The “bad guy” of Point Break is Bodhi (Patrick Swayze), an adrenaline junkie surfer who robs banks just for the thrill of it. His free-spirited California zen strikes a distinct contrast to the pretty boy, former quarterback Utah, and it is the latter’s pursuit of the former that dominates the film’s narrative. This pursuit constantly manifests in physical altercation: football tackles, fist fights, and even a crazed embrace in the midst of a 10,000 foot free fall are all integral to Bodhi and Johnny’s relationship. These homoerotically-charged elements as well as the film’s hyper-masculine violence and patent silliness place it in the realm of Schuckmann’s broader assessments. But although Bigelow’s film appears to resemble these trends on its surface, it soon becomes clear that its homoeroticism is of a somewhat different quality then that of many of the films Schuckmann discusses. In fact the film’s homosexual edge is so prominent, so consistently a factor throughout the film, that it is difficult to understand it as anything other than deliberate and pointed. Evidence of homosexuality in the two leads is plentiful and rather indisputable; one can find queer subtext lurking in nearly every scene, and many have done so, but in the interest of space we will look just at a few crucial examples. Complicating the good guy-bad guy dynamic described by Schuckmann, Bodhi and Johnny’s relationship actually begins as a friendship. Aiming to covertly infiltrate the Los Angeles surfing community, Johnny befriends Bodhi as a means of accessing the insular group of beach bums. The reveal that he is, in fact, the very bank robber that Johnny is out to catch does not occur until midway through the movie––well beyond the establishing of their relationship. And fascinatingly, the unmasking of Johnny as officer of the law, and Bodhi as bank robber, has an oddly insubstantial impact on their behavior towards each other. Neither are particularly surprised at the revelation (nor are we); it only literalizes the pursuit that had been ongoing the entire movie. The reality is that, even before they consciously understood their roles, Johnny was chasing after Bodhi, and Bodhi was seducing Johnny. Unlike Schuckmann’s assessment, there is very little “hate” between Johnny and Bodhi. In fact many have referred to the film as a “love story” (Manzi, np).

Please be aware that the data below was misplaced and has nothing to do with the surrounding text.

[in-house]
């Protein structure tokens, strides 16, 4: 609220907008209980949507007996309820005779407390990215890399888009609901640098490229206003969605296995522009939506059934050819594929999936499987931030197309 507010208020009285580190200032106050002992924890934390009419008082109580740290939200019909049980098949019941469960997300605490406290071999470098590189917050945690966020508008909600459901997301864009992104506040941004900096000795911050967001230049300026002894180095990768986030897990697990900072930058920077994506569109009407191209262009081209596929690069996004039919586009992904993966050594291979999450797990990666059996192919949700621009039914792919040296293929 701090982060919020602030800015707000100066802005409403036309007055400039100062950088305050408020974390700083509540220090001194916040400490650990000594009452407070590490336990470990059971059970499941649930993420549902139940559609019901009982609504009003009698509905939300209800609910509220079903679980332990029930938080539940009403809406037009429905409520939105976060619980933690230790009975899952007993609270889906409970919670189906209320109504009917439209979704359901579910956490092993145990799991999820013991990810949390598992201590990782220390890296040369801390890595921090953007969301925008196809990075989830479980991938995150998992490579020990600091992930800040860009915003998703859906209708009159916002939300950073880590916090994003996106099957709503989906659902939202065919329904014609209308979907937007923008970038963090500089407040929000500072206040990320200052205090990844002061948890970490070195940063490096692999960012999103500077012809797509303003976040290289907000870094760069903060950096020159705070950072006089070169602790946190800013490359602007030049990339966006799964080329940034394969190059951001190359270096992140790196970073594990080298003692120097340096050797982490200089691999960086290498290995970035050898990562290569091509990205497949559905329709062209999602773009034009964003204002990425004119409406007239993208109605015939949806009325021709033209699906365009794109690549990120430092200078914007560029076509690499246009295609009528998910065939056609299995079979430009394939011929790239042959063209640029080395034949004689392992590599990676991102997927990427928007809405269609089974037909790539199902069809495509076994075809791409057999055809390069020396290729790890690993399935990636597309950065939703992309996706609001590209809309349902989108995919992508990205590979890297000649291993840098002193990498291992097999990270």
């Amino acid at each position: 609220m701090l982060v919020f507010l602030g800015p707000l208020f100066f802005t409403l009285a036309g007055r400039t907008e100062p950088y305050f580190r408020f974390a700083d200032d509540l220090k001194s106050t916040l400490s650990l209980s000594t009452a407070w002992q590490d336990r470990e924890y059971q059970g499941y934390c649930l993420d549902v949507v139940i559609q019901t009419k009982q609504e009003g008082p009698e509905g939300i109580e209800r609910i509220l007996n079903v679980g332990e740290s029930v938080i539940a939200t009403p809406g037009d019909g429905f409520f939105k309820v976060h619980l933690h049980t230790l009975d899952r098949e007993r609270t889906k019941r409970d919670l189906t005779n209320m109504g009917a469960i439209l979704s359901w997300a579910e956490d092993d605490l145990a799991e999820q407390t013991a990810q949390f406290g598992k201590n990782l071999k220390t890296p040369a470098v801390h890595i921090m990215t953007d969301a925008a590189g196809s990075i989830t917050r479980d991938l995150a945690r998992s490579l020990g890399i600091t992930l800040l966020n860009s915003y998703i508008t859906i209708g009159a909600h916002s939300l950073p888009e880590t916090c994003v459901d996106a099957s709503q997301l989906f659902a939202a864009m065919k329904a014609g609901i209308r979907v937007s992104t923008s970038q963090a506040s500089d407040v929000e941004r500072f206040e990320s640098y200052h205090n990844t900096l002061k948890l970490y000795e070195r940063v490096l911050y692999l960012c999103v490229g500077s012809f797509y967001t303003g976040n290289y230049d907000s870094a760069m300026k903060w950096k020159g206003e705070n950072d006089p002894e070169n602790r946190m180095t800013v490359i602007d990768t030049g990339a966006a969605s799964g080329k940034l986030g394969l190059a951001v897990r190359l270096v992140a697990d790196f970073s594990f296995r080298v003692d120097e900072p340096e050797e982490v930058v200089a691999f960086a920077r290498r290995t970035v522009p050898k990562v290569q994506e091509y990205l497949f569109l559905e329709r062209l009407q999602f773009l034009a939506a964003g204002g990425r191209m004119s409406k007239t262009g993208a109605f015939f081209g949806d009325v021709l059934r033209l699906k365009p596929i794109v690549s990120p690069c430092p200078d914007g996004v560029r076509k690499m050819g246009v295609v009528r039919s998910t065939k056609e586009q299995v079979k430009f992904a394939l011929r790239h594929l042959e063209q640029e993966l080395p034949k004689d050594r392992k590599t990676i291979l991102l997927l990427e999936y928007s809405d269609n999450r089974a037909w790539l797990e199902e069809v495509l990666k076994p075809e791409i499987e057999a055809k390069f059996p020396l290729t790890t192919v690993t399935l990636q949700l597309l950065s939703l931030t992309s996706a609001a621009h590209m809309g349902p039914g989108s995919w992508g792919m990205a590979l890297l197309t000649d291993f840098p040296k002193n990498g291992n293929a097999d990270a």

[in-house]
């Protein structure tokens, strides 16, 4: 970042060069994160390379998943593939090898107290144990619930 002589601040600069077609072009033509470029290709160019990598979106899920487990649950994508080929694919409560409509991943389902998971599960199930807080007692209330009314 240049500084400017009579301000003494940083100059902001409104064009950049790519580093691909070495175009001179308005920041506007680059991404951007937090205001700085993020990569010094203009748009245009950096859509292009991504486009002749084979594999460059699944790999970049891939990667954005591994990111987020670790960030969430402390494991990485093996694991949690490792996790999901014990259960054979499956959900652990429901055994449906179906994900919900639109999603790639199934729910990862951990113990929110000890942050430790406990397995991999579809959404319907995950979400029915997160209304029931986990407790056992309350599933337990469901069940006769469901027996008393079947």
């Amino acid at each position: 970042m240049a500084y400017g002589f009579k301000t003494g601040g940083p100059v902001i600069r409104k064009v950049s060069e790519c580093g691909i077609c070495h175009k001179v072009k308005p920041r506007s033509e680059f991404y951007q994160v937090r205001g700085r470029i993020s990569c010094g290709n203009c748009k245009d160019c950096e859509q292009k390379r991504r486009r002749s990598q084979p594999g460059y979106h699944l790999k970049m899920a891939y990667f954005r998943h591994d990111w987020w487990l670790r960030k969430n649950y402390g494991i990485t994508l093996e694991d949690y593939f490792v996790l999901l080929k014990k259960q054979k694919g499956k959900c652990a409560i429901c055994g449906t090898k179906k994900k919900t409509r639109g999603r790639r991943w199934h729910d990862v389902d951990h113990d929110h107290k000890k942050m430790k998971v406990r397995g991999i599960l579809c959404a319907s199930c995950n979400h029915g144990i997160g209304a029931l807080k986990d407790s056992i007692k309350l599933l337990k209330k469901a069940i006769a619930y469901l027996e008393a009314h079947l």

We should now look to the famous foot chase scene, which occurs just after Johnny’s suspicions about Bodhi are confirmed. After a long, drawn out (and expertly filmed) pursuit, Johnny is given the opportunity to take down his target. He has Bodhi frozen in the sights of his pistol, but as he points it, readying to fire, the two lock eyes. We are treated to a Sergio Leone-esque extreme closeup of Bodhi’s piercing blue eyes as glimpsed through the holes in his Reagan mask. Time seems to stand still. Why doesn’t Johnny take the shot? We soon realize that he is unable to. He cannot kill Bodhi because he loves him. Further, this inability to kill Bodhi, to penetrate his body with the phallus of his gun, is representative of his inability to have sex with him. Frustrated he turns on his back and fires the rest of his rounds into the air, an ejaculatory auto-relieving of repressed sexual tension. If we understand Johnny’s pursuit of Bodhi to bear a romantic/sexual edge, then his inability to catch Bodhi (or to “nail” him, if you will allow me a touch of crudeness), is conflated with an inability to bed him.